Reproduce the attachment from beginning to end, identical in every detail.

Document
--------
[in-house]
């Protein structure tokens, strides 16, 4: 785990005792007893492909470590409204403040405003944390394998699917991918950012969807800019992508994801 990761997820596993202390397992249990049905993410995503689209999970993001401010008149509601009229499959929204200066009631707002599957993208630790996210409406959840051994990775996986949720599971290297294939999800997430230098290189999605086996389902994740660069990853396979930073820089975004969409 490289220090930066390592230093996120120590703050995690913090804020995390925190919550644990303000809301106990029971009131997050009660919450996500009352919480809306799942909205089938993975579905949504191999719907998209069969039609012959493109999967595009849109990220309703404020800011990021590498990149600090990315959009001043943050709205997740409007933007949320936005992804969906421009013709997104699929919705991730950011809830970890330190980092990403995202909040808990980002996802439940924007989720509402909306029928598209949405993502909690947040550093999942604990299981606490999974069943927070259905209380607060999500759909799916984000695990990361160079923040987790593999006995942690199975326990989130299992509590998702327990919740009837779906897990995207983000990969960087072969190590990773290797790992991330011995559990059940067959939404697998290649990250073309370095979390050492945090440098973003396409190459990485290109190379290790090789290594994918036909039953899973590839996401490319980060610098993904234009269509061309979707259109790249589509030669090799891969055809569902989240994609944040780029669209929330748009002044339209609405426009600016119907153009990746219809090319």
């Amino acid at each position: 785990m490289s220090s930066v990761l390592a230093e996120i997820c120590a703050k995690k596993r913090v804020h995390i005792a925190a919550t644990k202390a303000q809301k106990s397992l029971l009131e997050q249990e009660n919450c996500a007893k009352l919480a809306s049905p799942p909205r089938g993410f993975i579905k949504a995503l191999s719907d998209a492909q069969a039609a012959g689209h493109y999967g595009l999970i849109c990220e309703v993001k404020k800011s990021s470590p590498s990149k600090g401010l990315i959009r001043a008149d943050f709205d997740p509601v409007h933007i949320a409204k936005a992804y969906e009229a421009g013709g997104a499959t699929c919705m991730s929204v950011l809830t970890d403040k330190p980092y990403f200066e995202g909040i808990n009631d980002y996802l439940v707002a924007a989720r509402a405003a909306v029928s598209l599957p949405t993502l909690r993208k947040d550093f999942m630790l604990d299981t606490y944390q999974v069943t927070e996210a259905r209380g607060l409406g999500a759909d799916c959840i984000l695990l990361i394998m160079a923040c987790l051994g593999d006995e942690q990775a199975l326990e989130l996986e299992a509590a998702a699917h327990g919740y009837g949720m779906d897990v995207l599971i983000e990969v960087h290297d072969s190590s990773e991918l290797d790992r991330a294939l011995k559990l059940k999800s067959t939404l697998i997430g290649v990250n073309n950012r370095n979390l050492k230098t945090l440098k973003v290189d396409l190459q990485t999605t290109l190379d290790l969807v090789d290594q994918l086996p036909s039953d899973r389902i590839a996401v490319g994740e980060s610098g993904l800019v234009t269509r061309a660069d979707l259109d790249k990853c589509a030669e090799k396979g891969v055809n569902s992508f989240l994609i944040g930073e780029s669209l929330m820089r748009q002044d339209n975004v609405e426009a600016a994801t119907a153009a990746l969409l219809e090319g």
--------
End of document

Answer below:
[in-house]
């Protein structure tokens, strides 16, 4: 785990005792007893492909470590409204403040405003944390394998699917991918950012969807800019992508994801 990761997820596993202390397992249990049905993410995503689209999970993001401010008149509601009229499959929204200066009631707002599957993208630790996210409406959840051994990775996986949720599971290297294939999800997430230098290189999605086996389902994740660069990853396979930073820089975004969409 490289220090930066390592230093996120120590703050995690913090804020995390925190919550644990303000809301106990029971009131997050009660919450996500009352919480809306799942909205089938993975579905949504191999719907998209069969039609012959493109999967595009849109990220309703404020800011990021590498990149600090990315959009001043943050709205997740409007933007949320936005992804969906421009013709997104699929919705991730950011809830970890330190980092990403995202909040808990980002996802439940924007989720509402909306029928598209949405993502909690947040550093999942604990299981606490999974069943927070259905209380607060999500759909799916984000695990990361160079923040987790593999006995942690199975326990989130299992509590998702327990919740009837779906897990995207983000990969960087072969190590990773290797790992991330011995559990059940067959939404697998290649990250073309370095979390050492945090440098973003396409190459990485290109190379290790090789290594994918036909039953899973590839996401490319980060610098993904234009269509061309979707259109790249589509030669090799891969055809569902989240994609944040780029669209929330748009002044339209609405426009600016119907153009990746219809090319």
């Amino acid at each position: 785990m490289s220090s930066v990761l390592a230093e996120i997820c120590a703050k995690k596993r913090v804020h995390i005792a925190a919550t644990k202390a303000q809301k106990s397992l029971l009131e997050q249990e009660n919450c996500a007893k009352l919480a809306s049905p799942p909205r089938g993410f993975i579905k949504a995503l191999s719907d998209a492909q069969a039609a012959g689209h493109y999967g595009l999970i849109c990220e309703v993001k404020k800011s990021s470590p590498s990149k600090g401010l990315i959009r001043a008149d943050f709205d997740p509601v409007h933007i949320a409204k936005a992804y969906e009229a421009g013709g997104a499959t699929c919705m991730s929204v950011l809830t970890d403040k330190p980092y990403f200066e995202g909040i808990n009631d980002y996802l439940v707002a924007a989720r509402a405003a909306v029928s598209l599957p949405t993502l909690r993208k947040d550093f999942m630790l604990d299981t606490y944390q999974v069943t927070e996210a259905r209380g607060l409406g999500a759909d799916c959840i984000l695990l990361i394998m160079a923040c987790l051994g593999d006995e942690q990775a199975l326990e989130l996986e299992a509590a998702a699917h327990g919740y009837g949720m779906d897990v995207l599971i983000e990969v960087h290297d072969s190590s990773e991918l290797d790992r991330a294939l011995k559990l059940k999800s067959t939404l697998i997430g290649v990250n073309n950012r370095n979390l050492k230098t945090l440098k973003v290189d396409l190459q990485t999605t290109l190379d290790l969807v090789d290594q994918l086996p036909s039953d899973r389902i590839a996401v490319g994740e980060s610098g993904l800019v234009t269509r061309a660069d979707l259109d790249k990853c589509a030669e090799k396979g891969v055809n569902s992508f989240l994609i944040g930073e780029s669209l929330m820089r748009q002044d339209n975004v609405e426009a600016a994801t119907a153009a990746l969409l219809e090319g």